Abstract

This essay examines critical, theatrical, and popular attitudes toward Desdemona in the Northern United States during the half-century before the Civil War. It argues that the actions and purported essence of the character were embedded within cultural debates, not only concerning questions of miscegenation, but also issues surrounding the social construction of womanhood, the equality of women, and women's participation in anti-slavery societies. The Desdemona of this era is seen as both a product of changing attitudes and a participant in these debates, inasmuch as she served as an interventionary presence in political and social discourse.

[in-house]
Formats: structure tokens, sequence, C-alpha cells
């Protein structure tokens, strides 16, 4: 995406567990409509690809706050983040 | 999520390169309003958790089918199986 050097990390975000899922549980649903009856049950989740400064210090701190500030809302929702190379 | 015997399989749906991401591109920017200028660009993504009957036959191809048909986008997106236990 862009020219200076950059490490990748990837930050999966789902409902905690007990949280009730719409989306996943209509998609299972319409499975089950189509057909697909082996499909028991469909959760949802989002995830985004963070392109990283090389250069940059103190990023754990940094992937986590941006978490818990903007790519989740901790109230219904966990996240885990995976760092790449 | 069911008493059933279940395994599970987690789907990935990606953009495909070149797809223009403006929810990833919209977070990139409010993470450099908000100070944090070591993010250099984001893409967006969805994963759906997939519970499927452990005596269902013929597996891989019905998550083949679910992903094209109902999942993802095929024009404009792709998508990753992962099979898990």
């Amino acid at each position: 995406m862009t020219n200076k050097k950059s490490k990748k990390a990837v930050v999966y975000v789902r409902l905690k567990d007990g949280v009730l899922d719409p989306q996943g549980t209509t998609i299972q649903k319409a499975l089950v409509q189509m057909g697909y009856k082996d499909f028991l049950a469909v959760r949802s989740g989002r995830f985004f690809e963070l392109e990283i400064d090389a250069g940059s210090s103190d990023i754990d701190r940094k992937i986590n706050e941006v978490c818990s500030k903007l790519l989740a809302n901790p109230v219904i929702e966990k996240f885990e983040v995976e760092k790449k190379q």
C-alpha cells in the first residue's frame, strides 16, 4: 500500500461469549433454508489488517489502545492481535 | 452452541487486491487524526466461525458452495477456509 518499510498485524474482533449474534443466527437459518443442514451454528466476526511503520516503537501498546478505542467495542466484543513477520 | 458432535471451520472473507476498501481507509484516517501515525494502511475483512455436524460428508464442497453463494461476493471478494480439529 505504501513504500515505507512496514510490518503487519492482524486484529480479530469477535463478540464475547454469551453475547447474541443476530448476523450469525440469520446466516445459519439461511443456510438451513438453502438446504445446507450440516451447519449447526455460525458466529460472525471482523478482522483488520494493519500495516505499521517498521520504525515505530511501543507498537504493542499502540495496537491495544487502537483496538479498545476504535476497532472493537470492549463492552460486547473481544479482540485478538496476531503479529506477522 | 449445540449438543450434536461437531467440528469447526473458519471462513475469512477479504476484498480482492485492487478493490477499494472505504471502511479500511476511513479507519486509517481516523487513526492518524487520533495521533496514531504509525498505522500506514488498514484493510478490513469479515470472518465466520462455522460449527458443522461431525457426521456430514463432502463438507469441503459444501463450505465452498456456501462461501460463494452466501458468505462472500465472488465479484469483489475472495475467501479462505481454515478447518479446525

pdf

Additional Information

ISSN
1086-332X
Print ISSN
0192-2882
Pages
pp. 235-255
Launched on MUSE
2008-06-25
Open Access
N
Back To Top

This website uses cookies to ensure you get the best experience on our website. Without cookies your experience may not be seamless.